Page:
But some more robust Windows 8 devices are also on tap, and I have to think they could have some serious allure in the corporate sector. To date, while many enterprise organizations have come to tolerate the tablet, I think the number of large enterprise companies that actively embraced – or God forbid, actually pushed tablets out to users proactively – you could count on your digits, without removing your shoes. I believe that most tablets in the enterprise initially came in the back door, or in many cases, through the boardroom door as executives showed up to work with their shiny new devices and demanded that IT hook them up to the corporate network.Continue reading "Windows 8: Tablets Even an Enterprise Can Love?"
I get to talk to a lot of CIOs in my line, and I always enjoy getting their perspective on technology and change. I’m frequently awed by their intelligence and the sheer scope of their knowledge and experience. I’ve often been surprised by their backgrounds, as well. I can think of top CIOs who came out of college with degrees in Philosophy, Chemistry, even Zoology. None of them thought they’d end up running IT for a major agency or corporation. (Guess which one ran an entire State’s IT? See the answer below.*)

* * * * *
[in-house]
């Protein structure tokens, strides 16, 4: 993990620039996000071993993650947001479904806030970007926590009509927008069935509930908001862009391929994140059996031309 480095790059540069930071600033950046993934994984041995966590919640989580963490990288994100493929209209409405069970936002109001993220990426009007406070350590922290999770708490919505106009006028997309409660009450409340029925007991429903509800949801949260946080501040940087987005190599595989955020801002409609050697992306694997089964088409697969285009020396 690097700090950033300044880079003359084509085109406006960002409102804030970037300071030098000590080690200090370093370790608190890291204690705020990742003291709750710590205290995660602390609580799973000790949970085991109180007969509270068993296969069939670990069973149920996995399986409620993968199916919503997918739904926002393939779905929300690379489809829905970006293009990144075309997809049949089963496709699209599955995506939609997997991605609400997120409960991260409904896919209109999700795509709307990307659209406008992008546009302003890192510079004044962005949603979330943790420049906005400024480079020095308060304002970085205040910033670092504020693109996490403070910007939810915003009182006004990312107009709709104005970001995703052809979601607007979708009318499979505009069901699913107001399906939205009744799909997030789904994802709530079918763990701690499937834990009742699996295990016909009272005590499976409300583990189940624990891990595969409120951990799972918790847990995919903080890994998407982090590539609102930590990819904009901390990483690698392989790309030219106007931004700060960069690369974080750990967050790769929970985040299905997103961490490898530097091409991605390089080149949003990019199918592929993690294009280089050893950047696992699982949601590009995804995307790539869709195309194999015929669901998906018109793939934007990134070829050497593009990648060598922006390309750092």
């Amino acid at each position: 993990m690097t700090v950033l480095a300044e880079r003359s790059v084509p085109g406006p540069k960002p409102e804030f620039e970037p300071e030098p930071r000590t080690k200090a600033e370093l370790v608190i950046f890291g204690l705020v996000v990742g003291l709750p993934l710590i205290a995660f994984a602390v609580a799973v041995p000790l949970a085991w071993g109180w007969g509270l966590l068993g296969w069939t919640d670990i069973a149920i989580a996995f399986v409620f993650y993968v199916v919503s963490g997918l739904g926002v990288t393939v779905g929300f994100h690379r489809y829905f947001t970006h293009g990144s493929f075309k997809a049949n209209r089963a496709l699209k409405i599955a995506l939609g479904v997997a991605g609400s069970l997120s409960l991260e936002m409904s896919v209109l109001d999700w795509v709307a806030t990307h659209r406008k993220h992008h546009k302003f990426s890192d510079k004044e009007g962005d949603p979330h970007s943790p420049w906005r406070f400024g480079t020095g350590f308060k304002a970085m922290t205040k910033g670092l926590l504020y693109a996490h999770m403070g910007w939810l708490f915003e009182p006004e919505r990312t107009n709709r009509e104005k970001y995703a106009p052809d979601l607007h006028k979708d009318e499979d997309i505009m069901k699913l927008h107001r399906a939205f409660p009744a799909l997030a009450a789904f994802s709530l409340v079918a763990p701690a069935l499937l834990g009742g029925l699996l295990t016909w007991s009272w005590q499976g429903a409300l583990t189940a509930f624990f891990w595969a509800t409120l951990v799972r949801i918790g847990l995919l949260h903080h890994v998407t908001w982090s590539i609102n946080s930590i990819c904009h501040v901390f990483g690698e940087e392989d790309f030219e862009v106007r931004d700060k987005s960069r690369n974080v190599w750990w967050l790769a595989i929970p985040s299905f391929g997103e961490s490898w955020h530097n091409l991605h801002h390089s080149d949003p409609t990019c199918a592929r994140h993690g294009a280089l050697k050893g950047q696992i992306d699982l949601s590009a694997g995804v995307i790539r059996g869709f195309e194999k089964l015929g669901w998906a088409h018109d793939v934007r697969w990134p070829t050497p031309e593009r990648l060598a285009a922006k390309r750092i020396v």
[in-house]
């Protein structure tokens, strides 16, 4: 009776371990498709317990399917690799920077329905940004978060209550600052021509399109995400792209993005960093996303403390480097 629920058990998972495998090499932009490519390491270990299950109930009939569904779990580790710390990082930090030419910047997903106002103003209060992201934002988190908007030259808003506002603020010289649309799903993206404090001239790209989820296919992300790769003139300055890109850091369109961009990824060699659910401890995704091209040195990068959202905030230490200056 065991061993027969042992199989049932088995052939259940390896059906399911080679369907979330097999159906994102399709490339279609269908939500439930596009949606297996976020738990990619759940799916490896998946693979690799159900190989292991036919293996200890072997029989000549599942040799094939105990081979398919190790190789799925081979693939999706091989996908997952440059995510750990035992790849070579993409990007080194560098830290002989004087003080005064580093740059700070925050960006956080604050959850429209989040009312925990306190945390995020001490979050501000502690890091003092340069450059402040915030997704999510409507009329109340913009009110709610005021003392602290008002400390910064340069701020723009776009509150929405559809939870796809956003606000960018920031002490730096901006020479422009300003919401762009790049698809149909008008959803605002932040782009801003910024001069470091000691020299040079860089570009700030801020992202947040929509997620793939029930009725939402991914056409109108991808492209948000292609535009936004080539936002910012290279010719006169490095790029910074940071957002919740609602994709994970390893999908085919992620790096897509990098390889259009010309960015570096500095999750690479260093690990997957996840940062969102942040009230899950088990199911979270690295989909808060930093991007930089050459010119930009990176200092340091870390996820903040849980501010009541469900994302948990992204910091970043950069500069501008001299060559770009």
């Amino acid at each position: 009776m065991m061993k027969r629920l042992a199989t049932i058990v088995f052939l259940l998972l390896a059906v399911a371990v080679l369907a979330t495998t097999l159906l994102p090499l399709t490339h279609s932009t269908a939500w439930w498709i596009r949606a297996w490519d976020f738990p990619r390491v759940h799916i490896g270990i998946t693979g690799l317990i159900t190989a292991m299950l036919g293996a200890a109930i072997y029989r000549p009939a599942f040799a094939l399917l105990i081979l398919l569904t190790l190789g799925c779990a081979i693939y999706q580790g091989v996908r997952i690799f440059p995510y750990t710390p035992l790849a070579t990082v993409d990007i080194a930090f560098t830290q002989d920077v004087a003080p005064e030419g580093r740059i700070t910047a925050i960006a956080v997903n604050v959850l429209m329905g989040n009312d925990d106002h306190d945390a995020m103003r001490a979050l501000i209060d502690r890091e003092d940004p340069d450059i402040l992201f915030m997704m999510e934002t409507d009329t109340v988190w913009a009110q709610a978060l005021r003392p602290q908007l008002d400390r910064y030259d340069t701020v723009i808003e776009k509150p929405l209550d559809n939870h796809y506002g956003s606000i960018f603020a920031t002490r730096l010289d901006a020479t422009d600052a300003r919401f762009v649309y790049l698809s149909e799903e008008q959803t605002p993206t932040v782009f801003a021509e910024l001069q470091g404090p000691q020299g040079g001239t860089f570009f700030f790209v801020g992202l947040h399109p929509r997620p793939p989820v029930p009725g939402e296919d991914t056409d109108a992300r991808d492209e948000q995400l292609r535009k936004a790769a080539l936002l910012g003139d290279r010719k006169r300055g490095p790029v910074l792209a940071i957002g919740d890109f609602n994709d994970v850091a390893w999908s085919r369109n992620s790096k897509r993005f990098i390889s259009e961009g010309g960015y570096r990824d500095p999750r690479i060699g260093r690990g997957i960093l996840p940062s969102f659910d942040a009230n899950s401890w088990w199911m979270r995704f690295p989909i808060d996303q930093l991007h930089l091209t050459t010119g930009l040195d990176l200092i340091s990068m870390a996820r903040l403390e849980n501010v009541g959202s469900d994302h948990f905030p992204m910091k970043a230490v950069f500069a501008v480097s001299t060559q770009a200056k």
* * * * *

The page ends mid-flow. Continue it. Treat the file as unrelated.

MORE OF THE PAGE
So it’s particularly interesting to talk to them now, as the world they grew up and carved out a career in begins to disintegrate around them. Some people are even questioning if there will be such a thing as a CIO role 10 years from now. The question isn’t that far-fetched: “Self service” IT is a reality now, with a complete range of custom IT resources readily available to any department or individual who decides to “go rogue,” while bring-your-own device (BYOD) is spreading through organizations like wildfire – regardless of IT’s official policy on the practice, one way or the other.Continue reading "CIO Confessional: How I Learned to Stop Worrying and Love BYOD"
In my conversations with CIOs and IT leaders during the past 18 months, most consider it a given that they must have a mobile strategy for their organizations. These strategies range from allowing employees to access the corporate network with their personal devices (a practice widely known as Bring Your Own Device, or BYOD for short), to pursuing a full scale switchover to a tablet-based infrastructure for users. Most companies find themselves somewhere in the middle.
The one fly in the mobility ointment for the majority of IT leaders is the issue of data security. Simply put, mobility breaks the time-tested perimeter security model that most organizations are still desperately clinging to. The fact is, the perimeter model is already broken. Mobility just brings this issue out into the light.Continue reading "Don’t Let Mobility Immobilize You: Coming to Grips with Mobile Security for the Enterprise"